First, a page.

- Meanwhile, Meta has surpassed the mark of 3 billion users across all its services – Facebook, Instagram, WhatsApp, and Messenger – representing a 5% increase compared to the previous year. Revenue also grew, but at a much slower pace than before, namely by 3% to $28.65 billion in the first quarter of 2023.
- Snapchat was able to increase the number of daily active users by 15% year-on-year, to 383 million. Not quite one percent of them, slightly more than 3 million, pay for Snapchat+. Revenue fell by 7% year-on-year.
- MBW is closely monitoring the job postings of TikTok’s owner, ByteDance, and has discovered that they are apparently planning an app for AI music creation. The job posting refers to “an AI-powered tool that provides intelligent music creation and audio editing capabilities”. It further states that the vision is to “significantly lower the music creation barrier and inspire musical creativity and expression, further enriching the music content”. I will keep an eye on this topic.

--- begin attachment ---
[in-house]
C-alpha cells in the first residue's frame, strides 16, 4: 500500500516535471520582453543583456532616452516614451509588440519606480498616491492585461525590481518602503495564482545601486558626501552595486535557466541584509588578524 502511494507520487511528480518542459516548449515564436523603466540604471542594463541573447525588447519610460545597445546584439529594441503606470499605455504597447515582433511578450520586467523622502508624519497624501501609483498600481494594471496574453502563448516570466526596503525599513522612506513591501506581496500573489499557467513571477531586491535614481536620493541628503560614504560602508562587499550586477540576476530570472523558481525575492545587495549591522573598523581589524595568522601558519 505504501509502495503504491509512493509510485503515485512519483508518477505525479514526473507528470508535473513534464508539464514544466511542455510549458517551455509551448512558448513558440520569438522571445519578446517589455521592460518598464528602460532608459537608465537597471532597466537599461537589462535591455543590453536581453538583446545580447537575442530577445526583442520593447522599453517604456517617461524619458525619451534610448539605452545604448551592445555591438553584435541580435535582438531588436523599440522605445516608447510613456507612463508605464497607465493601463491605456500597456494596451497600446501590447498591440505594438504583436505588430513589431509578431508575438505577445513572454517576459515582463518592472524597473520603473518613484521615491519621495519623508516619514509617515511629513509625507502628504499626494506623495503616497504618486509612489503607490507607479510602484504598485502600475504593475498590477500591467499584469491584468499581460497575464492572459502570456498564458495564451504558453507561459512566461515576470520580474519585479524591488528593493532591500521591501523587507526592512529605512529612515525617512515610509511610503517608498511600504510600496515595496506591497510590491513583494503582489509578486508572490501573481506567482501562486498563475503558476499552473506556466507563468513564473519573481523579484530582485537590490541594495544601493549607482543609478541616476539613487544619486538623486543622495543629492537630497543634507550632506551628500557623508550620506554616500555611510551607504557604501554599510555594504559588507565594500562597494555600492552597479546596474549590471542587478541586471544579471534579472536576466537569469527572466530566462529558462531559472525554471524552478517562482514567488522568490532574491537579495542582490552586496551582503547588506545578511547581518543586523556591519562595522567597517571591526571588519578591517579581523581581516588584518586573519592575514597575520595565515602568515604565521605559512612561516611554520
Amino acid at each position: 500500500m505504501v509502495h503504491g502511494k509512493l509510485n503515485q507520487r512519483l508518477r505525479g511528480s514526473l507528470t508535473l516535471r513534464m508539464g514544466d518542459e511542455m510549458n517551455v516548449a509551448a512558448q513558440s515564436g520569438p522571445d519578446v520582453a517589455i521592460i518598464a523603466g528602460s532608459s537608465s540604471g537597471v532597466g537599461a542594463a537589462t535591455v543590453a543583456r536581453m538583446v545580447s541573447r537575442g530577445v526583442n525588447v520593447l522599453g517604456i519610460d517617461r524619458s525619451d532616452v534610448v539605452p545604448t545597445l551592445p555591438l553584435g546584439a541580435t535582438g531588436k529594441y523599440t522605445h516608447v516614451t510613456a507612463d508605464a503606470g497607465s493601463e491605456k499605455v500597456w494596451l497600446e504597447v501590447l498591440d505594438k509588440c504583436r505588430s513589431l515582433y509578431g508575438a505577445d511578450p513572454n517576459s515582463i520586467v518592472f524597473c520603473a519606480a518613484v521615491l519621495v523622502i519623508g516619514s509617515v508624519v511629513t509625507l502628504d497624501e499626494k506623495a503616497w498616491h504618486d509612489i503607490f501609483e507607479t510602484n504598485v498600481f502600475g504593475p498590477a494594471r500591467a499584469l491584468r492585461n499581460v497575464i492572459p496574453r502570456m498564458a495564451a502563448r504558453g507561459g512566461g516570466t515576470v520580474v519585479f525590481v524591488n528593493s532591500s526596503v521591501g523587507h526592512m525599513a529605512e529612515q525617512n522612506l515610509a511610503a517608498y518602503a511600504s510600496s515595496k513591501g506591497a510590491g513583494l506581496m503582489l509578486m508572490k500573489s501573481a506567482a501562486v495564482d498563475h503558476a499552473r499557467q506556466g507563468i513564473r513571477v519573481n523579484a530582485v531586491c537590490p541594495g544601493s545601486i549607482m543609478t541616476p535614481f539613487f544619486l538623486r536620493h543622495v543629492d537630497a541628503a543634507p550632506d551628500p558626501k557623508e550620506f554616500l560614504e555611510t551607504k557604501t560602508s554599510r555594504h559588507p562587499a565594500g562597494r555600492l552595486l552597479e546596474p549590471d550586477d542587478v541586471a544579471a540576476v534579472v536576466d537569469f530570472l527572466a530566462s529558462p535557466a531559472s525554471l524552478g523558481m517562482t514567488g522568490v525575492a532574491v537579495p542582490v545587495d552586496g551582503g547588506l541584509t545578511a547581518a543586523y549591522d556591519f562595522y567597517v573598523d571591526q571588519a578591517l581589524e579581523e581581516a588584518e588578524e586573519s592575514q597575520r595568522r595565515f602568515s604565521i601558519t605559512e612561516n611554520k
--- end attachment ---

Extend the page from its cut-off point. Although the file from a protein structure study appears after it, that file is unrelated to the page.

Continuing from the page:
- Last week, I reported that Grimes is open to the use of her voice for deepfakes. This week, she has already launched the platform for this purpose in partnership with the development studio CreateSafe, inviting users to create AI-generated songs using her voice.
- The decentralized streaming platform Audius is also open to new approaches. Artists using Audius can now decide for themselves whether releases that were trained with their music should appear on their profile. These releases then appear in a “Generated with AI” section on the profile. Audius is taking the first step here that other DSPs still have to take.
- No matter how impressive and somewhat frighteningly good the current AI songs are, Bill Werde absolutely does not want to exaggerate this into a Napster moment. He sees more parallels with the Grey Album by the great Danger Mouse and the remix culture.